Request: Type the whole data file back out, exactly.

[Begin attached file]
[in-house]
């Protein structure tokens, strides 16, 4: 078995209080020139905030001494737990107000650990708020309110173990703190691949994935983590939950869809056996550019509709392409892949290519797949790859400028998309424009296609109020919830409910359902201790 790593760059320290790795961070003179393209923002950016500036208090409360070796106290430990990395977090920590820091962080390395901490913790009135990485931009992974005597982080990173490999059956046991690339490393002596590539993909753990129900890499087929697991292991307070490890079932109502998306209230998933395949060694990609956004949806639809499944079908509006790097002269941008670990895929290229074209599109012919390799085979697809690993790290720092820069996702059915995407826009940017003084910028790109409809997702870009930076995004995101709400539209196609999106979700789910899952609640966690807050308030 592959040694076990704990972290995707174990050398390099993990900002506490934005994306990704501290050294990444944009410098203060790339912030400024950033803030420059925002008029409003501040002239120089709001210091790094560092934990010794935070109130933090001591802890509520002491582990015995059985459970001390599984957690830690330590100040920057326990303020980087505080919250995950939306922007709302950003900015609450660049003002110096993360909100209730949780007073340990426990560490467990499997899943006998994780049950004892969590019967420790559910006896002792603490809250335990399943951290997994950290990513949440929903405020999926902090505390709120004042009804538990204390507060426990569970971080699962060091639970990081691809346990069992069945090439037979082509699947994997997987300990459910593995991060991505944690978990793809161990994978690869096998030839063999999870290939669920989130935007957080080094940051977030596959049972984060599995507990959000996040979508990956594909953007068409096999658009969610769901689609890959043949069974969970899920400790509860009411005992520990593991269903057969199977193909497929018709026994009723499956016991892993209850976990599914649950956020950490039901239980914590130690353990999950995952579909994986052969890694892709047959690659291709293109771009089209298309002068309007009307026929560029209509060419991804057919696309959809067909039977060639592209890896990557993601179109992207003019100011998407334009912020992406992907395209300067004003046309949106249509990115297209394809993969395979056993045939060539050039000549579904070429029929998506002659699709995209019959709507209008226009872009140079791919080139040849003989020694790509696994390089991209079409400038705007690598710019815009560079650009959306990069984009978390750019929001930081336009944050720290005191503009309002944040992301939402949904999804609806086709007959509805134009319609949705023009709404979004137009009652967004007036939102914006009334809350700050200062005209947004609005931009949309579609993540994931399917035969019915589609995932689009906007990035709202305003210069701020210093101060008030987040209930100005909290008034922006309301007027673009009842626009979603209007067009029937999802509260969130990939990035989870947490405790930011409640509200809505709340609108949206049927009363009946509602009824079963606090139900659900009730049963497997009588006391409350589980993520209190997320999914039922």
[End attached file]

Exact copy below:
[in-house]
């Protein structure tokens, strides 16, 4: 078995209080020139905030001494737990107000650990708020309110173990703190691949994935983590939950869809056996550019509709392409892949290519797949790859400028998309424009296609109020919830409910359902201790 790593760059320290790795961070003179393209923002950016500036208090409360070796106290430990990395977090920590820091962080390395901490913790009135990485931009992974005597982080990173490999059956046991690339490393002596590539993909753990129900890499087929697991292991307070490890079932109502998306209230998933395949060694990609956004949806639809499944079908509006790097002269941008670990895929290229074209599109012919390799085979697809690993790290720092820069996702059915995407826009940017003084910028790109409809997702870009930076995004995101709400539209196609999106979700789910899952609640966690807050308030 592959040694076990704990972290995707174990050398390099993990900002506490934005994306990704501290050294990444944009410098203060790339912030400024950033803030420059925002008029409003501040002239120089709001210091790094560092934990010794935070109130933090001591802890509520002491582990015995059985459970001390599984957690830690330590100040920057326990303020980087505080919250995950939306922007709302950003900015609450660049003002110096993360909100209730949780007073340990426990560490467990499997899943006998994780049950004892969590019967420790559910006896002792603490809250335990399943951290997994950290990513949440929903405020999926902090505390709120004042009804538990204390507060426990569970971080699962060091639970990081691809346990069992069945090439037979082509699947994997997987300990459910593995991060991505944690978990793809161990994978690869096998030839063999999870290939669920989130935007957080080094940051977030596959049972984060599995507990959000996040979508990956594909953007068409096999658009969610769901689609890959043949069974969970899920400790509860009411005992520990593991269903057969199977193909497929018709026994009723499956016991892993209850976990599914649950956020950490039901239980914590130690353990999950995952579909994986052969890694892709047959690659291709293109771009089209298309002068309007009307026929560029209509060419991804057919696309959809067909039977060639592209890896990557993601179109992207003019100011998407334009912020992406992907395209300067004003046309949106249509990115297209394809993969395979056993045939060539050039000549579904070429029929998506002659699709995209019959709507209008226009872009140079791919080139040849003989020694790509696994390089991209079409400038705007690598710019815009560079650009959306990069984009978390750019929001930081336009944050720290005191503009309002944040992301939402949904999804609806086709007959509805134009319609949705023009709404979004137009009652967004007036939102914006009334809350700050200062005209947004609005931009949309579609993540994931399917035969019915589609995932689009906007990035709202305003210069701020210093101060008030987040209930100005909290008034922006309301007027673009009842626009979603209007067009029937999802509260969130990939990035989870947490405790930011409640509200809505709340609108949206049927009363009946509602009824079963606090139900659900009730049963497997009588006391409350589980993520209190997320999914039922």